SḴWX̱WÚ7MESH/SQUAMISH RIVER ESTUARY
central estuary restoration
central estuary restoration
With great support from Squamish Nation, and Fisheries and Oceans Canada our Central Estuary Restoration Project (CERP) partners; all the community stakeholders and representatives from all levels of government who have contributed as members of the CERP Working Group; and our contractors, design team, students, monitoring team and more - 2019 was a very productive year for the Central Estuary Restoration Project!
Since starting CERP in 2017 we have now completed phase 1 works, successfully upgrading a fish passage culvert across the training berm last spring. It was very exciting to see more freshwater flowing into the estuary when the construction was complete then had been in nearly 30 years. We continue to monitor the culvert and estuary to measure how works are improving fish access and habitat.
We met with our stakeholder working group in spring 2019, who have provided valuable input to the planning process for phases 2 & 3 of CERP. Throughout the summer and fall of 2019 the CERP project team continued stakeholder discussions, and we are looking forward to our next working group meeting in 2020. CERP is being led by the SRWS in partnership with Squamish Nation and DFO, and it is through the collaboration and support of community stakeholders and groups that we are able to realize our project outcomes. We greatly value the time, support and feedback of our working group members!
At present we are undertaking coastal modeling examining how changes to the alignment of the training berm (the Spit road) may impact water or sediment distribution in the lower flood plain. This information will be used to inform realignment discussions with stakeholders, and the eventual design process. In the current alignment the training berm is effectively flushing hundreds of thousands of juvenile salmon, particularly Chinook salmon to the Howe Sound before they are ready, limiting their likelihood of survival. As we work through the coastal modeling process, and discussions with stakeholders in 2020 we will be have more details on spit realignment and will also provide regular updates.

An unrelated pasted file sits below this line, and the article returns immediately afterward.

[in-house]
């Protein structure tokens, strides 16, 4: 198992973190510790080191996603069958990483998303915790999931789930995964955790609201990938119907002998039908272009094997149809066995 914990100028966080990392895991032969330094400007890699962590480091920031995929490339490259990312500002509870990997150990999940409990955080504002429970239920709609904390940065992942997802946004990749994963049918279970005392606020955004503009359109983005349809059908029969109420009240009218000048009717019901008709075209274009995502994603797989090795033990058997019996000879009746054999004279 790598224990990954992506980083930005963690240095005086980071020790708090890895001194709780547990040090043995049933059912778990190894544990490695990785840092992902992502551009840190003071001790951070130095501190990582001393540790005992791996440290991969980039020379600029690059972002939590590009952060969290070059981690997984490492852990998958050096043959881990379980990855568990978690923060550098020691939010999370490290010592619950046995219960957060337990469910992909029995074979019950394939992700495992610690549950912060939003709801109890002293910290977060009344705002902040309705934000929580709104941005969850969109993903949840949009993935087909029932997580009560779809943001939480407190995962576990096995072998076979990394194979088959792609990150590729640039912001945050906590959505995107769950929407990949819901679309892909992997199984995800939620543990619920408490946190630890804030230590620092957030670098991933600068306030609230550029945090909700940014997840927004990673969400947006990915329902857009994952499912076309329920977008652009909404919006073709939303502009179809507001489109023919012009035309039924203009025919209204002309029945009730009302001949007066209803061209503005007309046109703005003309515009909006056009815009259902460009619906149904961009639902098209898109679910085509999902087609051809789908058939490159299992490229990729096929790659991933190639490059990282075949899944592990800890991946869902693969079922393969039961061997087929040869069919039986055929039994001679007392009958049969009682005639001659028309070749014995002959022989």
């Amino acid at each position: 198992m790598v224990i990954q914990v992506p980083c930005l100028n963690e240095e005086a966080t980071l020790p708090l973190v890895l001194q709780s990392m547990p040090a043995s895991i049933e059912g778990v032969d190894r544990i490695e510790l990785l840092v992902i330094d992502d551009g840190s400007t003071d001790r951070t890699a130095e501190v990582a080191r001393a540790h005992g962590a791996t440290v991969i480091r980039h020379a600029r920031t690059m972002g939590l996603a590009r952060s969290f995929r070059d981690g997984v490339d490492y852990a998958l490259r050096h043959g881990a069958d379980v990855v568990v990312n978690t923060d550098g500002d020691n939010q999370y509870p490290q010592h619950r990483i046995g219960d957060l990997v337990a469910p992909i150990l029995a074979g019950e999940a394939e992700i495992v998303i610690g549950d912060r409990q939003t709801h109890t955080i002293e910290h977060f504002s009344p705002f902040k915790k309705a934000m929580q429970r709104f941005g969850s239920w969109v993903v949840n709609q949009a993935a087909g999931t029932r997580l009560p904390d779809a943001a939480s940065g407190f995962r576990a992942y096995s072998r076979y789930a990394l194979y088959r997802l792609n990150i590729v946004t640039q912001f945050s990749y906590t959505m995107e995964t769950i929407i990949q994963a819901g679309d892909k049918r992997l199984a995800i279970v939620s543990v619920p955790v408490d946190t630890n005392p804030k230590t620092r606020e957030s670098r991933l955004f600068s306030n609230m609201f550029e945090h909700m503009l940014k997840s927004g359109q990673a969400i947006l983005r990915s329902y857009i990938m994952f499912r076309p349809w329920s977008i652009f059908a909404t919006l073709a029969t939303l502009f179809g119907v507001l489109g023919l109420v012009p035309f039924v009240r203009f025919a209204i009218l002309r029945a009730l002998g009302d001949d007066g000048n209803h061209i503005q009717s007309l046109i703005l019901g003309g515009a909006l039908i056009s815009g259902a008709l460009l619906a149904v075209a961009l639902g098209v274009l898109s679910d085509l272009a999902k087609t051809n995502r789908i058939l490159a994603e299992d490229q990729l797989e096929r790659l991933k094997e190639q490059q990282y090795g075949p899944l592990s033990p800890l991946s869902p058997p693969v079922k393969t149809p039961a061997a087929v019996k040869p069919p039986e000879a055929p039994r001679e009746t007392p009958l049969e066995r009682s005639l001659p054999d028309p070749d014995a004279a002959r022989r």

Chinook salmon are an at risk species on the South Coast, and our efforts to support their survival is part of a larger habitat restoration initiative under the Federal Ocean Protection Plan. Chinook salmon are the king of the salmon (or reindeer....see above picture). They are integral to our coastal ecosystem, and need our help to survive. Over the years we have worked together in the spirit of collaboration and cooperation to undertake major restoration projects throughout the Squamish River Watershed. As we build on our past work, fish access to the estuary for emerging juvenile salmon is a big piece of the watershed restoration puzzle that is being developed in the same spirit of past projects. Questions are always welcome and can be sent to email@example.com
Love, peace and holiday fishes to you!
The Squamish River Watershed Society (SRWS), formed in 1998, takes a holistic approach towards watershed management, examining the headwaters down to the estuary and into Howe Sound. We are committed to enhancing and preserving the integrity of the Squamish Watershed, focusing on key environmental factors and human influences.